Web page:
River floodplains hold a central role in supporting the status of water, nature and biodiversity conservation, climate change mitigation, and ecosystem services. They build an important link between rivers and their catchments, mainly through their water retention capacity and the lateral connectivity controlled by flood events and groundwater exchange, together with the presence of structural features such as side channels and wetlands. Today, floodplains are environmentally degraded due to many human activities such as settlement and agriculture existing for centuries.
The preliminary assessment results reveal clear signals of degraded floodplain condition. Almost 75 % of Europe’s floodplain area shows a severe reduction of floodplain extent, whereas 14 % is substantially degraded, leaving only 12 % of the area with moderate or no loss.
Similarly, 41 % and 38 % of the floodplain area show severely or substantially degraded structure. Severely degraded structure occurs where land use is almost entirely characterized by urban areas and agriculture, both of which contribute strongly to degrading floodplain structures as a consequence of modified river channel, drainage and dikes.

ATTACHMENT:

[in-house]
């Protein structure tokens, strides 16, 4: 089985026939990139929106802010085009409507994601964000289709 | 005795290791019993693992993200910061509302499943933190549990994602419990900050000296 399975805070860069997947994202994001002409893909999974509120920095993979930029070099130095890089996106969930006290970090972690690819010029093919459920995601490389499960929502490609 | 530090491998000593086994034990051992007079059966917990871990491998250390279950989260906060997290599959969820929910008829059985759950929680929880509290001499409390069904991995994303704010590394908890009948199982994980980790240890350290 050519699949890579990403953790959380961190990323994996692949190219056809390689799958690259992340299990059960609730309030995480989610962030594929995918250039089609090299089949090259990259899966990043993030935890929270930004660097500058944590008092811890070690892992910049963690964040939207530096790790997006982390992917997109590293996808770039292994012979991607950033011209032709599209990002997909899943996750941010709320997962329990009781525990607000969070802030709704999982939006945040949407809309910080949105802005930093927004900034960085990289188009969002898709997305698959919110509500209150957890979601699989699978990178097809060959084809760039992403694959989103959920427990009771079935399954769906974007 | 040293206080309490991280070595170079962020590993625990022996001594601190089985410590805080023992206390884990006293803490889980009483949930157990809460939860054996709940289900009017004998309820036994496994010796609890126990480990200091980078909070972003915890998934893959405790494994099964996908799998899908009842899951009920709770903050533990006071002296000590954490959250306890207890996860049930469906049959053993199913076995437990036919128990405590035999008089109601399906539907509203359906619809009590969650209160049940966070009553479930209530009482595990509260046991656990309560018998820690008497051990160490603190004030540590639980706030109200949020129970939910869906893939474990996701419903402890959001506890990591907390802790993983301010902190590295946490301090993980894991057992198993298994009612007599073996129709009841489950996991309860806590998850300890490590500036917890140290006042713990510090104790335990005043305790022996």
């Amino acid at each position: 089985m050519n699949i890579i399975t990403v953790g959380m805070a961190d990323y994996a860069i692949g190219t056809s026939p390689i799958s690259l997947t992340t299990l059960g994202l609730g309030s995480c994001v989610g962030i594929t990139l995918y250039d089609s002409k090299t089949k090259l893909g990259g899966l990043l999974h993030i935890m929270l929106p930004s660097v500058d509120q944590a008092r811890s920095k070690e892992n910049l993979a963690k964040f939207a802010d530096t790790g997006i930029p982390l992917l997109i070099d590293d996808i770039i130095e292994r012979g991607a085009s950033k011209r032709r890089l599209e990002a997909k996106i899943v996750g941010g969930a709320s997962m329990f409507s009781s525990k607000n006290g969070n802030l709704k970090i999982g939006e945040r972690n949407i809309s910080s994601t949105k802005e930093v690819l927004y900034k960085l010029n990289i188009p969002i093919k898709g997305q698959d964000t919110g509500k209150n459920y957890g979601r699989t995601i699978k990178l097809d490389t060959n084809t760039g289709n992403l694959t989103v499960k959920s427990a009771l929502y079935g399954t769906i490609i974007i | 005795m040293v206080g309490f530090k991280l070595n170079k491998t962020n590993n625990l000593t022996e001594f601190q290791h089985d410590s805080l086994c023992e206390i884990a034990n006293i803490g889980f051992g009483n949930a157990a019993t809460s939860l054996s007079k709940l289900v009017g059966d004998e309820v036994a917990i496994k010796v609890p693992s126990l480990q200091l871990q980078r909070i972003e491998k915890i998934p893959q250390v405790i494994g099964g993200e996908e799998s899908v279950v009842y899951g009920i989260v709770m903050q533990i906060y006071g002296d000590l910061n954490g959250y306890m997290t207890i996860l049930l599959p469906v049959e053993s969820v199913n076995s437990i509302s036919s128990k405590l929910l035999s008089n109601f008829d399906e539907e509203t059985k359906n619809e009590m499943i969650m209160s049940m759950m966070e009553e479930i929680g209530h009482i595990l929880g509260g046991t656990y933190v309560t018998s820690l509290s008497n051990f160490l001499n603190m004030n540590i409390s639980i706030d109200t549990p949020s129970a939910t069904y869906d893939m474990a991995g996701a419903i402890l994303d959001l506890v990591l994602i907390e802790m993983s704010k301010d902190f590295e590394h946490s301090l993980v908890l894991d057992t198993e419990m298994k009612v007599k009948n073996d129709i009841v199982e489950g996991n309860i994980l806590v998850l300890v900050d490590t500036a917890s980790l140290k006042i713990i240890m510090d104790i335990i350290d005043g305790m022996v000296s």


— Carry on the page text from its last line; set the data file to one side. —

The floodplain processes module shows the combined integrity of physical processes expressed as base flow, degree of flow regulation and sediment transport, all of which are important for maintaining floodplain habitats and support the lateral connection between river and floodplain. The assessment shows severe or substantial alterations in 60 % of Europe’s floodplains.
Future restoration objectives for floodplains should target re-establishing lateral connectivity with rivers, as this is a fundamental property for improving its condition. It also needs a broad approach to establish space for rivers by considering improvements to floodplain extent and structures as well as the integrity of natural processes. Such improvements are needed in the upcoming process of implementing the 2030 Biodiversity Strategy under the European Green Deal. It includes a target to achieve 25 000 km of free-flowing rivers through the removal of barriers and restoration of floodplains and wetlands.